"If someone were to ask what characteristic lies at the core of science fiction, I believe that many fans would still say it is 'grand narrative' or 'grand vision.' For science fiction to be science fiction, some kind of a vision must be proposed, even if it is a vision of science's failure or of a dark, foreboding future." -Azuma Hiroki, SF as Hamlet: Science Fiction and Philosophy, Robot Ghosts And Wired Dreams: Japanese Science Fiction From Origins To Anime (p.78)-
As I mentioned in the year end retrospective here I had been taking a bit more time for myself in 2014 to read, write and quote unquote "paint." Ha. At least that's how my family sees it. But I remain steadfast in my efforts despite all jocularity surrounding said painting. And, of course, With family commitments (football games, dance, etc.) taking the bulk of my time the blog has indeed suffered. I do feel badly about that, but I certainly haven't given up on it entirely as you know. Still, I have been slacking.
To set the tone for yet another year here at Musings Of A Sci-Fi Fanatic I thought touching upon the very definition of Science Fiction would be a nice way to start things off and offer a nice reset going forward.
I loved this brief observation about science fiction taken from the aforementioned collection of essays, Robot Ghosts And Wired Dreams: Japanese Science Fiction From Origins To Anime (2007), a collection I'm quite enjoying actually even if I don't entirely connect with the theories set forth by some of the writers or agree with their academic arguments entirely.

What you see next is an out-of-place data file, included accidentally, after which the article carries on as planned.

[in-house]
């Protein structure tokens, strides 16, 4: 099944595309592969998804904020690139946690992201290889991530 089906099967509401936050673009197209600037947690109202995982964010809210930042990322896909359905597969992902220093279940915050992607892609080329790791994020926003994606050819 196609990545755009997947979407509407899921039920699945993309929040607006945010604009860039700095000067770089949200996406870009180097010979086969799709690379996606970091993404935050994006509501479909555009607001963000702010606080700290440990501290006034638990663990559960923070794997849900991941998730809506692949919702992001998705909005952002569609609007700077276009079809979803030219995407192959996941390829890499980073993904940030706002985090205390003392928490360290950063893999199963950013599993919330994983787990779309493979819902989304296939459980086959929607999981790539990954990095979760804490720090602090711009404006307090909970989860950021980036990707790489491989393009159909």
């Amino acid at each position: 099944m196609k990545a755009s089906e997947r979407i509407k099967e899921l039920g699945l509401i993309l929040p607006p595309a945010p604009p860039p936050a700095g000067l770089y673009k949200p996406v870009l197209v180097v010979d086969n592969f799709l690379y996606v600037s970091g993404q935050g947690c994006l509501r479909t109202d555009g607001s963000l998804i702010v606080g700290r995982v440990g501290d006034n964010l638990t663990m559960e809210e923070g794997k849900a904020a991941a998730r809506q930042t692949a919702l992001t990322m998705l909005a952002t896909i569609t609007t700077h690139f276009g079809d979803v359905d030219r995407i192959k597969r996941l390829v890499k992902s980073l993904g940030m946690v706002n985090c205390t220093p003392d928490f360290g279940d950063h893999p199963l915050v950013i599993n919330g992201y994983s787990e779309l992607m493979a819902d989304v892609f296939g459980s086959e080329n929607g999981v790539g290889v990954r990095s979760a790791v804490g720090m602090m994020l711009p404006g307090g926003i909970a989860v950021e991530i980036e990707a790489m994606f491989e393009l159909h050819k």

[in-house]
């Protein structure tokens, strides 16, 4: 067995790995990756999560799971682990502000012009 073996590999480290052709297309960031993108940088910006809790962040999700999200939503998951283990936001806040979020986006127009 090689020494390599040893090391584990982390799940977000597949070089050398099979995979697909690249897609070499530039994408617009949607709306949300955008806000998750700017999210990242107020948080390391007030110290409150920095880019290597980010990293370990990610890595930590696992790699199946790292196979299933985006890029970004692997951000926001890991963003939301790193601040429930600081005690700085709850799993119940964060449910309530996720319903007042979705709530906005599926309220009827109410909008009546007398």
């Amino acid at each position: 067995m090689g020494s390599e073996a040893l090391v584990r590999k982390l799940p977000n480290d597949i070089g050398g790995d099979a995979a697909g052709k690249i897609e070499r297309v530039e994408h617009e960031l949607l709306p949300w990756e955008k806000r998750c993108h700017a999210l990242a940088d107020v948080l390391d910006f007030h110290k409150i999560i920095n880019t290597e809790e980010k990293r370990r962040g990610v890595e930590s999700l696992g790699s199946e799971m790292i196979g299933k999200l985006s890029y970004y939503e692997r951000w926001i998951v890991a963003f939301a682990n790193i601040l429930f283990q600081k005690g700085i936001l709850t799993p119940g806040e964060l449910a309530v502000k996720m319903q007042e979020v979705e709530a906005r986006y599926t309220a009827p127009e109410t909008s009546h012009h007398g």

This post actually started out as one thing and mutated into a brief book review in the lead in to another post. As many who visit here know I do have a thing for these reference books on film, television and anime of the academic variety. This is precisely why it was such a pleasure and an honor to contribute to Back to Frank Black: A Return To Chris Carter's Millennium (2012) and be part of an analytical publication specific to covering what really amounts to an underappreciated American classic in television. I'm biased, but the evidentiary quality of Millennium speaks for itself and the aforementioned book really drives those points home with great care and detail.